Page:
Akebono has a catchy little tin whistle song that sticks in your head after leaving the store. With many locations throughout Kagoshima, I won’t try to give you directions, but going to the different Akebonos is a little like going on an easter-egg hunt because each time you go, you’ll find something different. The store nearest the Amu Plaza, has the cheapest dry beans I’ve found, especially pinto beans (uzura mame) and I’ve found Nestle Quick at the one in Tenmonkan.
Marvyn Gardens is a department store and is located in the same building as the old Mitsukoshi department store. The food section is in the basement. The vegetables are usually cheap and so is ground beef. If you’re into foreign beer, they have some but those are pricey. They also have a good selection of herbs and spices as well as a decent selection of baking items.
I have a love/hate relationship with the Daiei. On one hand, the Daiei is about the best store for everyday shopping–good selection/reasonable prices. During the Christmas season, they offer large whole chickens and smallish turkeys (you can get them year round but you have to request). On the other hand, the location nearest me, Chuo, has some very customer-unfriendly policies. For example, if you want to pick up a bottle of wine and do grocery shopping you have to stand in a checkout line twice, since alcohol is on the first floor and groceries are in the basement. They also have the weirdest coupon system, with coupons that are only redeemable on certain days, or certain times. Like you can only use this coupon Monday through Friday, after 4:00pm, and your order has to total more than 1000 yen and you can’t use the coupon if you want to buy alcohol, books, cd’s, food items package in blue boxes (I am NOT joking), and you can’t combine the coupon with other offers like points on your store loyalty card. I could go on because seriously there are a lot of rules and you know how much the coupon is worth, IF you manage to meet all the requirements–fifty yen, but it feels like you’ve won the lottery when you finally do match up. In the eight months they’ve had the program, I’ve qualified three times, scouts honor!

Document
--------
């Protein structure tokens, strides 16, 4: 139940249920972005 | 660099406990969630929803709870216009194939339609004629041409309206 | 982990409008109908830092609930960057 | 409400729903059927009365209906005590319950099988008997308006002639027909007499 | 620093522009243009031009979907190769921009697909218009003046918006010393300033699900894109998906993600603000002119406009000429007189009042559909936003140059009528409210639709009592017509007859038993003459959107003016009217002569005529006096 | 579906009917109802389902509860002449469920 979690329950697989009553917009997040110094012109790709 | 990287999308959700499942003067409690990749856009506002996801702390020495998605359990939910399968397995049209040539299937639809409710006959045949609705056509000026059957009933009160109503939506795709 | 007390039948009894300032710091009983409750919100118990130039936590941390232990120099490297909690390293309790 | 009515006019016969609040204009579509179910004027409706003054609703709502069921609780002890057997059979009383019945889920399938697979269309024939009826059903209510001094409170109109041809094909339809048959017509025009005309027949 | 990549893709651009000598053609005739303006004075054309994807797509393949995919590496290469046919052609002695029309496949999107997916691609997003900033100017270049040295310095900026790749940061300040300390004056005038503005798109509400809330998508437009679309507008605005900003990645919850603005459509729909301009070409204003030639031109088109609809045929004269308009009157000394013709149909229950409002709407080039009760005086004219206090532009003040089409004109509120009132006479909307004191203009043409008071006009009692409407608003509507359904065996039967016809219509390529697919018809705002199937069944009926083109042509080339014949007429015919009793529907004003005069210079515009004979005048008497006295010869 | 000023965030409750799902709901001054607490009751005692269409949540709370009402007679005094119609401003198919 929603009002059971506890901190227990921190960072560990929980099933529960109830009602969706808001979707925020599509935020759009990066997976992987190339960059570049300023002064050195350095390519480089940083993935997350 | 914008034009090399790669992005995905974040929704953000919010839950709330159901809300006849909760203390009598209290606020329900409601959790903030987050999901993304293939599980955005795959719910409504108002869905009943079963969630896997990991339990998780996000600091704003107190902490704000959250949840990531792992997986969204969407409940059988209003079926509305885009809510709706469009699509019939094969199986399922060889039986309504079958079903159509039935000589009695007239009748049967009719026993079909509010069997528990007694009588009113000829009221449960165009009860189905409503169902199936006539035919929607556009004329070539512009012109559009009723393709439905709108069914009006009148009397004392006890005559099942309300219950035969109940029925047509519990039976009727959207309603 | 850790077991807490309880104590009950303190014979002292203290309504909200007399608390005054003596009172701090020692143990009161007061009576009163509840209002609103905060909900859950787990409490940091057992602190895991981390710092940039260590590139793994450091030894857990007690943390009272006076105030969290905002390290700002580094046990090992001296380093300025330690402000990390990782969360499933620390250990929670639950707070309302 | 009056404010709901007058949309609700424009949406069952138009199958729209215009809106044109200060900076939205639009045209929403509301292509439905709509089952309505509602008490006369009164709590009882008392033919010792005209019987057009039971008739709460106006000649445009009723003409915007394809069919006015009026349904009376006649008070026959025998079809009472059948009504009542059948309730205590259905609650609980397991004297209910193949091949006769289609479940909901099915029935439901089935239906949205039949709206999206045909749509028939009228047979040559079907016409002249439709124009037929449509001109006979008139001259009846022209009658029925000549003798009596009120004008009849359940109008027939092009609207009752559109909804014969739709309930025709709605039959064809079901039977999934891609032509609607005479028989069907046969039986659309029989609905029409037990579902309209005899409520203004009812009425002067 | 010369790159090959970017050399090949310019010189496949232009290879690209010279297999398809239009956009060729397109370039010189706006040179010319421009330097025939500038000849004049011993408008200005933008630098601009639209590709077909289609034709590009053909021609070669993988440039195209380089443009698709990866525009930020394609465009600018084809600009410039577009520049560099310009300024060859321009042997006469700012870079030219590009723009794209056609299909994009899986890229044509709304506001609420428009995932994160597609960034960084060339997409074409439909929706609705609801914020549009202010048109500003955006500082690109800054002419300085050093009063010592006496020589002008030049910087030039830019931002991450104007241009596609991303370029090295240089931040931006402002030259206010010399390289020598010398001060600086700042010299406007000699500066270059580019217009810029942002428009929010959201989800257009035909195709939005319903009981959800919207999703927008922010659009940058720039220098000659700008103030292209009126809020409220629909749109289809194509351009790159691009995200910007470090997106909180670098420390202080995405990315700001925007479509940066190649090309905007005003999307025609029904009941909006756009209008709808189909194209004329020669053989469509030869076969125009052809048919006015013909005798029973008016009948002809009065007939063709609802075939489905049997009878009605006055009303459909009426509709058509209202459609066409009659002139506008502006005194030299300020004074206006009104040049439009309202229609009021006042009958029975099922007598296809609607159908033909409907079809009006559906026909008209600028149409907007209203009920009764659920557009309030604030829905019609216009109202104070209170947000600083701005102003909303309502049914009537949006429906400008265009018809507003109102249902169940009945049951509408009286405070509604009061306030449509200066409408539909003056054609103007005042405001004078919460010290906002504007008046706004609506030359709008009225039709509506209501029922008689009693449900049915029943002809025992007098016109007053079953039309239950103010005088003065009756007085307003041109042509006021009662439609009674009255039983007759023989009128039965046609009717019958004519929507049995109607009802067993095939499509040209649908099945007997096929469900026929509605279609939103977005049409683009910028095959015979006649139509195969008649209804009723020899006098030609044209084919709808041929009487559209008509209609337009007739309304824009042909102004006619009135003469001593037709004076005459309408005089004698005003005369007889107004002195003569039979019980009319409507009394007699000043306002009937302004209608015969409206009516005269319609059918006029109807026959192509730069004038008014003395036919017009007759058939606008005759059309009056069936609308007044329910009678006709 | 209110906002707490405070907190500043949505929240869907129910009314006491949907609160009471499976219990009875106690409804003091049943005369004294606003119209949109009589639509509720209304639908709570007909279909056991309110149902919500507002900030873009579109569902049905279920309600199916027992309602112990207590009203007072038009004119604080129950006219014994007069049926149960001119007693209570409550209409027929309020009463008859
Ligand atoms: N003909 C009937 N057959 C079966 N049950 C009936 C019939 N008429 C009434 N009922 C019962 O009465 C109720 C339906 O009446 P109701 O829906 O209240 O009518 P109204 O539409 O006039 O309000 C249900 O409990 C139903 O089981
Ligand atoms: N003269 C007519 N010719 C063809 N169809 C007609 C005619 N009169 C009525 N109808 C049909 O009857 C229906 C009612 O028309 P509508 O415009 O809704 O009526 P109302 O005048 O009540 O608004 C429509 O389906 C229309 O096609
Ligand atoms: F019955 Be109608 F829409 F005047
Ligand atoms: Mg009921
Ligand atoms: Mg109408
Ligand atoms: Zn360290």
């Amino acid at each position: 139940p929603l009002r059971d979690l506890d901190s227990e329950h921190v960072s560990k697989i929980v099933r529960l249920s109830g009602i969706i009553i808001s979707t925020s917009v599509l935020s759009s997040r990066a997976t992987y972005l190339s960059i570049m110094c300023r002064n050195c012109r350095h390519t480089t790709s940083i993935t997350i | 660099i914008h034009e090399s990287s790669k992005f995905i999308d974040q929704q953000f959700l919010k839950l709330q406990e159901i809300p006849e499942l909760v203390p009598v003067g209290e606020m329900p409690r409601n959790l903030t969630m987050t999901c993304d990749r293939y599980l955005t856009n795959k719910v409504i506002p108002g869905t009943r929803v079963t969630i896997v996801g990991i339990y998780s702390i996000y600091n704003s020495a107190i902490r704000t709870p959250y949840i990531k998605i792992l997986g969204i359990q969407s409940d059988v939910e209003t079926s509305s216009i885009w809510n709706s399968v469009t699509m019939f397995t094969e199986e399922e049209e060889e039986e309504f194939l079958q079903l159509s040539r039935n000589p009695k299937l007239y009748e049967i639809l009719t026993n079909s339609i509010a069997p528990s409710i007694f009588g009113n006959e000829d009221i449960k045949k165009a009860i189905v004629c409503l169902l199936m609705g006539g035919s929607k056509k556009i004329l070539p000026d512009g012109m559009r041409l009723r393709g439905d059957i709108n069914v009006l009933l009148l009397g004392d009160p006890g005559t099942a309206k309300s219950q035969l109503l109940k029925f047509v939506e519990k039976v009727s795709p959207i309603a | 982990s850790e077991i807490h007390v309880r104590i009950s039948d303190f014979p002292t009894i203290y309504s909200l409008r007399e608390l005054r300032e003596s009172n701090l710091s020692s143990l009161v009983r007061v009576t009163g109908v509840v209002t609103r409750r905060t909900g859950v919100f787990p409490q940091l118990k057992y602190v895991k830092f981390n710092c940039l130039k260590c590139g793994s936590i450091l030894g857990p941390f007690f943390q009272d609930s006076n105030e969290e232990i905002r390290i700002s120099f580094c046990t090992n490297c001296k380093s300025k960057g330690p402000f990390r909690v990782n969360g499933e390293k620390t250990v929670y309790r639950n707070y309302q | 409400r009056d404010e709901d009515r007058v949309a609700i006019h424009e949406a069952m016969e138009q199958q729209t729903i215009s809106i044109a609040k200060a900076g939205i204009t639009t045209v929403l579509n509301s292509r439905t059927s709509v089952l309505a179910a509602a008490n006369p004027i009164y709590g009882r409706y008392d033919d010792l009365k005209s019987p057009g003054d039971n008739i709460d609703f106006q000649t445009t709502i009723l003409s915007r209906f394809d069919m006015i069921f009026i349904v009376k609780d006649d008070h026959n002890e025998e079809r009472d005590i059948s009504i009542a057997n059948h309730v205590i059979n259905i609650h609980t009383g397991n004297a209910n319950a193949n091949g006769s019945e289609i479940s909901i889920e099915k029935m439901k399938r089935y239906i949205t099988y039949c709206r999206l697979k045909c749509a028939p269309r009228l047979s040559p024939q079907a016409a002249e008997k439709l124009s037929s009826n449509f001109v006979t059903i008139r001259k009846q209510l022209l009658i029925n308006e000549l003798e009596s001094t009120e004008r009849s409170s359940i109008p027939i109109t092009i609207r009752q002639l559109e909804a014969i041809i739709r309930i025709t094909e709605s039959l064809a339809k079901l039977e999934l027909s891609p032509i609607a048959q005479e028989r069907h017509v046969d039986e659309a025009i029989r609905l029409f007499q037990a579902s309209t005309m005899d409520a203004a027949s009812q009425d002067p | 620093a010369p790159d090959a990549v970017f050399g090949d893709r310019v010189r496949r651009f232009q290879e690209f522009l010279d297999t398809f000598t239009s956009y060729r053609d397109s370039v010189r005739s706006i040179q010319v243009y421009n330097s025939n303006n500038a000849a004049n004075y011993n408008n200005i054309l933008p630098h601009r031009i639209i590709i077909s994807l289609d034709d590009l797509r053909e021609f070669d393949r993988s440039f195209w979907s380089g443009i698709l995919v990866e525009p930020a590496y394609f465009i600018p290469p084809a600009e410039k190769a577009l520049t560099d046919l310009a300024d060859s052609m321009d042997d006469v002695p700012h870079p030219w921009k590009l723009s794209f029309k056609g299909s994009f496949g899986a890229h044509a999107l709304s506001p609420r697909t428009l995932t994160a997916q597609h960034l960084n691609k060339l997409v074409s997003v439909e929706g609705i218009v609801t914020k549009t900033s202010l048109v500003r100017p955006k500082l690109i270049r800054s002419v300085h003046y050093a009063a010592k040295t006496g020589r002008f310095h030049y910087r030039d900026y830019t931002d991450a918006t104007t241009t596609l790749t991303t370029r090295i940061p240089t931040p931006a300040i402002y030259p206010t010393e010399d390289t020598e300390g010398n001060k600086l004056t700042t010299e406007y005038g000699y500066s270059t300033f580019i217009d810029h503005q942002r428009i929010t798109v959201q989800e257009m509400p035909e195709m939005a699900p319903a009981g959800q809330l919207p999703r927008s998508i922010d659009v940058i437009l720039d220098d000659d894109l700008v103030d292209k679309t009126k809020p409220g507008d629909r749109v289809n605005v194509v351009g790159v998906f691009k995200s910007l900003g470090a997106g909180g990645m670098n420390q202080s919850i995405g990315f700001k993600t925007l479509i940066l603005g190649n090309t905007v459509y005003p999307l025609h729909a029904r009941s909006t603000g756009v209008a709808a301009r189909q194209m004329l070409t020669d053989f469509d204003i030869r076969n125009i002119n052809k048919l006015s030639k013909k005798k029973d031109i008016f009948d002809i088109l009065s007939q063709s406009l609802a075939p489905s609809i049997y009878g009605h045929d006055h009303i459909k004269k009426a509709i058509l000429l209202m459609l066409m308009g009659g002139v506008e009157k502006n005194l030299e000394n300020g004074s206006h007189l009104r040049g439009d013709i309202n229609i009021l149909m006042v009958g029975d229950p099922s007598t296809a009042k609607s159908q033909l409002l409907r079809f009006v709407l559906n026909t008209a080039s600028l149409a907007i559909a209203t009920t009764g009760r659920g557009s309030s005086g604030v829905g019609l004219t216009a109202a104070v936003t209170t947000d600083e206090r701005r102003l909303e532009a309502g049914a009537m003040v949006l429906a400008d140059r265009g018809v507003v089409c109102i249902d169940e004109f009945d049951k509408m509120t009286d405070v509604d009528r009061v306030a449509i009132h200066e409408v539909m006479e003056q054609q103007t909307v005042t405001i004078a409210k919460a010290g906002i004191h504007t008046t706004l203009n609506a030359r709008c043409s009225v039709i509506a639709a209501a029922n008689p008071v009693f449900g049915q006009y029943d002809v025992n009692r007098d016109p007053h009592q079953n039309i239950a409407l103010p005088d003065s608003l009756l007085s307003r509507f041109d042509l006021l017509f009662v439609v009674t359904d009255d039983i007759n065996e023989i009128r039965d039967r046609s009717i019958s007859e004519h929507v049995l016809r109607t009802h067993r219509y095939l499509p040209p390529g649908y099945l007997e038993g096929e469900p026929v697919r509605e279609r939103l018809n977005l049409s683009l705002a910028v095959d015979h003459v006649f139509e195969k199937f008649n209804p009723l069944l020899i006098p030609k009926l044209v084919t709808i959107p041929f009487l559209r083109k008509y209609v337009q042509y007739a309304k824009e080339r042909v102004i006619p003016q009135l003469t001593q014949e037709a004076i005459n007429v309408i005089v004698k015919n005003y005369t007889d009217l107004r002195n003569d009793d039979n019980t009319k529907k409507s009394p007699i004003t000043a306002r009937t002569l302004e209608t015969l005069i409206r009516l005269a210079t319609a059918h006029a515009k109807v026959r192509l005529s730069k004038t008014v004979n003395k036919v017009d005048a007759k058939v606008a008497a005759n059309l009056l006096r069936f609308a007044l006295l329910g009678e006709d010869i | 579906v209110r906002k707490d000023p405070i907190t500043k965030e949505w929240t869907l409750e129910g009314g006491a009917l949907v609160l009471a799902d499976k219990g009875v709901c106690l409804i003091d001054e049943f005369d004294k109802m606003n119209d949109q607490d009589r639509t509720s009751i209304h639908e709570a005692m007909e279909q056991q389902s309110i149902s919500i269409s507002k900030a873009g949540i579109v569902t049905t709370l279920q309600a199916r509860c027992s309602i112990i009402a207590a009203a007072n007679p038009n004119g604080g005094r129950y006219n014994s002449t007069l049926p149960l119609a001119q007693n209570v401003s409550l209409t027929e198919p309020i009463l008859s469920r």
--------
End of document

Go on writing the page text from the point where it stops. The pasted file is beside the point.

Obviously the internet is a great source, here are some places I like.
The Flying Pig, a foreign guy in Fukuoka that will buy stuff from Costco and ship it to you for a small fee. American deodorant? Yup!
The Meat Guy, I’ve not actually used this service but looks promising.
The Foreign Buyers Club, another one I haven’t used but again looks promising.
The FiftyOne family of stores… Overstock.com, Williams Sonoma.com and many others. With these stores, it’s almost as if you never left your home country. Need a king-sized bed spread? It’s doable. They’ve also figured out how to ship things on the cheap. The only downside is, no large furniture items, food or electronics.
Bodybuilding.com If you like supplements, vitamins and the like, it’s actually cheaper to buy if and have it shipped from them than Amazon.com Japan. Consider melatonin. Amazon.co.jp 2200yen, for 150 2.6mg capsules, shipping 600yen: total cost 2800yen or $35. Bodybuilding.com $6.79 for 180 3mg capsules, shipping $5.98: total cost, $12.77
Hopefully this article helps you with your “back-home” cravings. Now if I could just find some cilantro! Good Luck in the Classroom